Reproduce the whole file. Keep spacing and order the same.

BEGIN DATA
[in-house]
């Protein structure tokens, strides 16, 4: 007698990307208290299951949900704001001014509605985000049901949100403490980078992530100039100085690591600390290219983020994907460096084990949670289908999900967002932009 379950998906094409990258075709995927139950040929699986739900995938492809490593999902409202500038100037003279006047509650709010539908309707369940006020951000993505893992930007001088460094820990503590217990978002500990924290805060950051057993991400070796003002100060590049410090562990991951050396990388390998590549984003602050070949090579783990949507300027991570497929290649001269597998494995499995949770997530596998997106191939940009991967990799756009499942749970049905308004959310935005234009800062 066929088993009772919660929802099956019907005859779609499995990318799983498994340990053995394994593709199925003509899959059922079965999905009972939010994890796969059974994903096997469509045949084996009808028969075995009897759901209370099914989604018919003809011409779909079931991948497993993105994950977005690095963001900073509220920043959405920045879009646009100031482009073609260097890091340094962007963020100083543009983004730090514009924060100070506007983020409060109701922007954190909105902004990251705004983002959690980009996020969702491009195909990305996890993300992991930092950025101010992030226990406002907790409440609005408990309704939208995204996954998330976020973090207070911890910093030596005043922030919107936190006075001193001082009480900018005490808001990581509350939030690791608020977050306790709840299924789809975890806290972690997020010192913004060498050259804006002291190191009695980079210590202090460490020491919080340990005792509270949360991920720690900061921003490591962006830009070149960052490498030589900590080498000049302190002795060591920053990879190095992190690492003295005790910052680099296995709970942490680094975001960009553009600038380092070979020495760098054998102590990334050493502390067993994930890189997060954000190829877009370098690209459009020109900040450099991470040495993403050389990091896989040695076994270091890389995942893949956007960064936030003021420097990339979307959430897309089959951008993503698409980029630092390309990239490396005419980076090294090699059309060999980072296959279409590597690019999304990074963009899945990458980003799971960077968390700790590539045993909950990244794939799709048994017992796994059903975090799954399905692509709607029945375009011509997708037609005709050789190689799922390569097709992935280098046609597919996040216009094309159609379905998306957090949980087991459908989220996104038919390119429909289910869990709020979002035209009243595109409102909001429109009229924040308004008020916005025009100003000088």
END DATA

[in-house]
């Protein structure tokens, strides 16, 4: 007698990307208290299951949900704001001014509605985000049901949100403490980078992530100039100085690591600390290219983020994907460096084990949670289908999900967002932009 379950998906094409990258075709995927139950040929699986739900995938492809490593999902409202500038100037003279006047509650709010539908309707369940006020951000993505893992930007001088460094820990503590217990978002500990924290805060950051057993991400070796003002100060590049410090562990991951050396990388390998590549984003602050070949090579783990949507300027991570497929290649001269597998494995499995949770997530596998997106191939940009991967990799756009499942749970049905308004959310935005234009800062 066929088993009772919660929802099956019907005859779609499995990318799983498994340990053995394994593709199925003509899959059922079965999905009972939010994890796969059974994903096997469509045949084996009808028969075995009897759901209370099914989604018919003809011409779909079931991948497993993105994950977005690095963001900073509220920043959405920045879009646009100031482009073609260097890091340094962007963020100083543009983004730090514009924060100070506007983020409060109701922007954190909105902004990251705004983002959690980009996020969702491009195909990305996890993300992991930092950025101010992030226990406002907790409440609005408990309704939208995204996954998330976020973090207070911890910093030596005043922030919107936190006075001193001082009480900018005490808001990581509350939030690791608020977050306790709840299924789809975890806290972690997020010192913004060498050259804006002291190191009695980079210590202090460490020491919080340990005792509270949360991920720690900061921003490591962006830009070149960052490498030589900590080498000049302190002795060591920053990879190095992190690492003295005790910052680099296995709970942490680094975001960009553009600038380092070979020495760098054998102590990334050493502390067993994930890189997060954000190829877009370098690209459009020109900040450099991470040495993403050389990091896989040695076994270091890389995942893949956007960064936030003021420097990339979307959430897309089959951008993503698409980029630092390309990239490396005419980076090294090699059309060999980072296959279409590597690019999304990074963009899945990458980003799971960077968390700790590539045993909950990244794939799709048994017992796994059903975090799954399905692509709607029945375009011509997708037609005709050789190689799922390569097709992935280098046609597919996040216009094309159609379905998306957090949980087991459908989220996104038919390119429909289910869990709020979002035209009243595109409102909001429109009229924040308004008020916005025009100003000088």